Deconstructing Kony 2012: Three Lessons for Creative Superheroes

Being a creative professional is a lot like being a superhero. At least, that’s how I feel when I lie awake wondering how to apply my abilities to make a positive impact on my world.

It’s people like Jason Russell and his colleagues at Invisible Children that show me how it’s done. Invisible Children’s latest project, Kony 2012, is a bold campaign and film that promotes the capture of war criminal Joseph Kony. With 3.7 million views on Vimeo in the past two days alone, I’d say the project is already meeting its goals.

Three Lessons Kony 2012 Teaches Future Creative Superheroes

  1. Simplify the message. During the video, Russell gives his four-year-old son a G-Rated version of Kony’s crimes. This is brilliant, as it simplifies the message for the film audience. The boy’s genuine reactions also provide a mirror for the viewer’s emotions. Lesson: make sure a child can follow your ideas.
  2. Give shareable stories. Watch from 4:30 – 7:30 and report back to me if you didn’t fight tears. The film’s story is made even more shareable by the call to action: “watch and share.” At the time of my writing. #josephkony is trending on Twitter, worldwide. Lesson: use strong emotions to build compelling tales that deserve spreading.
  3. Connect like-minded people. Kony 2012 supporters are easily identified by the links and comments they post online. In the real world, they can tote official t-shirts, buttons and posters. Kony 2012 bracelets are being distributed in pairs along with instructions to give one to a friend. This all serves to create a strong community (which is nearing 1 million on Facebook).
    To add to this, Invisible Children has set a date for a worldwide Kony 2012 poster-plastering night. The event provides an organic opportunity for participants to bond over shared memories of guerrilla advocacy. Lesson: use common values and experiences to forge a community. Provide ways for them to recognize and engage each other (membership to a group, bumper stickers, etc).

My primary goal as a creative professional is to inspire and connect those around me. The Kony 2012 campaign reminds me that ideas can literally fly around the world, fight for good and change lives.


Over To You:

  1. Watch the Kony 2012 film and sign the petition
  2. Use the buttons below to share this post with would-be creative superheroes
  3. Sign up to receive my best updates: subscribe here


Take care,



PS. Jason Russel (and others) made Kony 2012. Jeremy Cowart spearheaded Help Portrait. Do you know any other initiatives that were founded by creative professionals?


Photographs courtesy of Invisible Children.



Update: While I respect the execution of the Kony 2012 campaign, I recommend doing research before donating to Invisible Children or any charity organization.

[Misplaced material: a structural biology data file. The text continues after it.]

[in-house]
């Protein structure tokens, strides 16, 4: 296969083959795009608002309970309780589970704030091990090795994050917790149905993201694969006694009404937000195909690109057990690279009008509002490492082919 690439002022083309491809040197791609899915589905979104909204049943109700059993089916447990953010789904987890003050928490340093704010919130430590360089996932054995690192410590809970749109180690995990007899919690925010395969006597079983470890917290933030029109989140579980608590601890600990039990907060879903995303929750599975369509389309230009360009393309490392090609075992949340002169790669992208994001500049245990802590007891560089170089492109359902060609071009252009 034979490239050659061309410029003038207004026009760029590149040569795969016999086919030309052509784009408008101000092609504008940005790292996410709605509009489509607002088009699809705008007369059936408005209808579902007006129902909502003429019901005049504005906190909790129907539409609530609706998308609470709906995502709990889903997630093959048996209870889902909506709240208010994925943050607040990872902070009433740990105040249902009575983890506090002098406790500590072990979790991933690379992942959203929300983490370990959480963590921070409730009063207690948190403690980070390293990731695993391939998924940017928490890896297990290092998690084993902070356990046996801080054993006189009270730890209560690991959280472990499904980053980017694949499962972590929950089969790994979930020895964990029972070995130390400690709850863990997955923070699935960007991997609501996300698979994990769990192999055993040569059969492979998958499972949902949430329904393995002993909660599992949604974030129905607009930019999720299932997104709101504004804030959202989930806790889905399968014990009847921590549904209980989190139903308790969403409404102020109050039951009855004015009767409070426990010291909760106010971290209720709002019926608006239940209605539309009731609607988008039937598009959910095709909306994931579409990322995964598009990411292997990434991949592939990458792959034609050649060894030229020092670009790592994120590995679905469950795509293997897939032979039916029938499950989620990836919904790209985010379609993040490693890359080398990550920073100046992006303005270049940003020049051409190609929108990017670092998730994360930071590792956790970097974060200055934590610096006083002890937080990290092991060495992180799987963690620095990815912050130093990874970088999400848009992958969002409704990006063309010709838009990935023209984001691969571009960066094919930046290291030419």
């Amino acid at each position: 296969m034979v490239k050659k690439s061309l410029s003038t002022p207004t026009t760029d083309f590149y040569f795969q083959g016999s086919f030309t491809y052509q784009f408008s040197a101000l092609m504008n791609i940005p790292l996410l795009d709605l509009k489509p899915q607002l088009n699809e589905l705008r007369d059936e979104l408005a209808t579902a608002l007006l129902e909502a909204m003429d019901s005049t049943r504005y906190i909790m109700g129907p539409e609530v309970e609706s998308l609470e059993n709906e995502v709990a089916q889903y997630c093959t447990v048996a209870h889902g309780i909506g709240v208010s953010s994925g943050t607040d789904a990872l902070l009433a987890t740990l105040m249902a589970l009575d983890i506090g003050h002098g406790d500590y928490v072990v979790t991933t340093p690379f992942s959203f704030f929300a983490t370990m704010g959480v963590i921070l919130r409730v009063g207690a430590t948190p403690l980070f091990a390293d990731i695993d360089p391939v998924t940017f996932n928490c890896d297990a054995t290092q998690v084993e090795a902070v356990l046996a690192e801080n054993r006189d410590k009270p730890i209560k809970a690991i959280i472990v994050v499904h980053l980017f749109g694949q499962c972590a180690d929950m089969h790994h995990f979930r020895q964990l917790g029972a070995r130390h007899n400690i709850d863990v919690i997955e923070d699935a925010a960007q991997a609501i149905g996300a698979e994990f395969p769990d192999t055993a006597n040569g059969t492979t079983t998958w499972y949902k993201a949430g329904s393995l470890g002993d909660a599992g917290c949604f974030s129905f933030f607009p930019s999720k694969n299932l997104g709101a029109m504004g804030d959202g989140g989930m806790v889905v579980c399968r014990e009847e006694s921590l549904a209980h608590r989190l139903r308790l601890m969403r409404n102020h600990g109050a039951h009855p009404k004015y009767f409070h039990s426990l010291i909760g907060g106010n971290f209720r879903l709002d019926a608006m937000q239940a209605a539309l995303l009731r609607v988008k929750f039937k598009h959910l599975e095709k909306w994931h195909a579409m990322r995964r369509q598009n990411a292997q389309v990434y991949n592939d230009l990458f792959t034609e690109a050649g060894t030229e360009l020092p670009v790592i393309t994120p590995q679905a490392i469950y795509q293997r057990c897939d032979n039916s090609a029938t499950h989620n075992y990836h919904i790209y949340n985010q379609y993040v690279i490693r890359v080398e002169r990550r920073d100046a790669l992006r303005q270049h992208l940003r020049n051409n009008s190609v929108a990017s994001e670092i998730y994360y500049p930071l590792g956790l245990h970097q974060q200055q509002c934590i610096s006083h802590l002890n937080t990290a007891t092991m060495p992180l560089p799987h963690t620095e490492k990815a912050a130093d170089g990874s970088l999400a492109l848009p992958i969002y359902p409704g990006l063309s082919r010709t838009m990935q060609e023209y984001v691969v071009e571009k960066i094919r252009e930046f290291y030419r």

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  • Andreas

    Great post – thanks! Just wanted to let you know, that the link in “1. Watch the Kony 2012 film and sign the petition” is wrong. It says instead of

    Your readers will most likely figure it out, but I thought that you’d probably want to fix it :-)


    PS. BTW I saw the post about your excellent guerilla campaign in Canada. Feel free to send me a link if you do other guerilla marketing stuff as I’d might want to write about it on my blog (

    • Ami Sanyal

      Thanks Andreas =)
      Nice blog! I may be doing another guerilla marketing project in the near future—I’ll try to keep you in the loop. You can also subscribe to our mailing list to get our best posts delivered to your inbox.

  • Mike

    I feel the Invisible Children organization has bhrugot about an amazing amount of awareness throughout the United States and the world. It’s raised a lot of money but now it’s the government’s job to create and follow through with a plan to capture Kony. At the end of 2008, Uganda, Sudan and the Democratic Republic of Congo launched a joint offensive against the LRA called Operation Lightning Thunder, with support from 17 U.S. military advisers. The operation failed because the LRA got advance warning of a bombing raid meant to kick off the campaign and bad weather stopped the operation. If the United States and other countries really wanted to stop Kony, they need to think of a better plan before risking more people’s lives and putting others in danger. The question is also up in the air whether to kill Kony or just to capture him. I believe it would do more to capture him so he could tell us all who he was working with and punish those people too. As we speak children are dying, and the LRA is splitting up making it even more difficult for us to find them, and some people are still arguing over what the Invisible Children organization is doing with the money. We need to stop planning and start doing.

  • Ami Sanyal

    Sounds like you know your stuff, Mike! Thanks for sharing.
    I personally find it hard to make a judgement on the issue: on one hand, military action is rarely the way to solve a problem (especially foreign military action). On the other hand, once western nations become aware of the terrible wrong-doings of people like Kony—how can they let it continue if it is in their power to put an end to it. Tricky tricky.

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